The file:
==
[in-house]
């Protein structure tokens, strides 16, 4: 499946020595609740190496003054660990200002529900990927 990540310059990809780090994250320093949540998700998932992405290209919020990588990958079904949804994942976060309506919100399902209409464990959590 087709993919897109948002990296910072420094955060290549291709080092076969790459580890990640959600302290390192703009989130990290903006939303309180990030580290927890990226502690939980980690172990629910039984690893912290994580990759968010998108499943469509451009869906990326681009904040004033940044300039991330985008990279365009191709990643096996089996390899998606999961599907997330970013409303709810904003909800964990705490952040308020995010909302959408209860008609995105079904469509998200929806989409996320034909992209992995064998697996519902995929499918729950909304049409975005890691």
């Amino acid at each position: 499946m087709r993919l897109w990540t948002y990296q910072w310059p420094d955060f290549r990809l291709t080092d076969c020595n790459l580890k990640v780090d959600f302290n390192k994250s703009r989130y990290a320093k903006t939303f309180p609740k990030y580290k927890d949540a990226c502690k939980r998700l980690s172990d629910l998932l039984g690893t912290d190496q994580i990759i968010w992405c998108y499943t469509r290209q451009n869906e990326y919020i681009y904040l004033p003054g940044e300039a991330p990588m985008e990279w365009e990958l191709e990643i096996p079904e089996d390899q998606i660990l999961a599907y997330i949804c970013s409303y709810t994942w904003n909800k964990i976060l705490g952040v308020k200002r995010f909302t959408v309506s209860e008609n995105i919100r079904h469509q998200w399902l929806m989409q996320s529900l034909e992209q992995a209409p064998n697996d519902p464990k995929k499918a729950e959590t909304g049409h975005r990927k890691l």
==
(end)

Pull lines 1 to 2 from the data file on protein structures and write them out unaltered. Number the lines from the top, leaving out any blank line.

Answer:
[in-house]
């Protein structure tokens, strides 16, 4: 499946020595609740190496003054660990200002529900990927 990540310059990809780090994250320093949540998700998932992405290209919020990588990958079904949804994942976060309506919100399902209409464990959590 087709993919897109948002990296910072420094955060290549291709080092076969790459580890990640959600302290390192703009989130990290903006939303309180990030580290927890990226502690939980980690172990629910039984690893912290994580990759968010998108499943469509451009869906990326681009904040004033940044300039991330985008990279365009191709990643096996089996390899998606999961599907997330970013409303709810904003909800964990705490952040308020995010909302959408209860008609995105079904469509998200929806989409996320034909992209992995064998697996519902995929499918729950909304049409975005890691």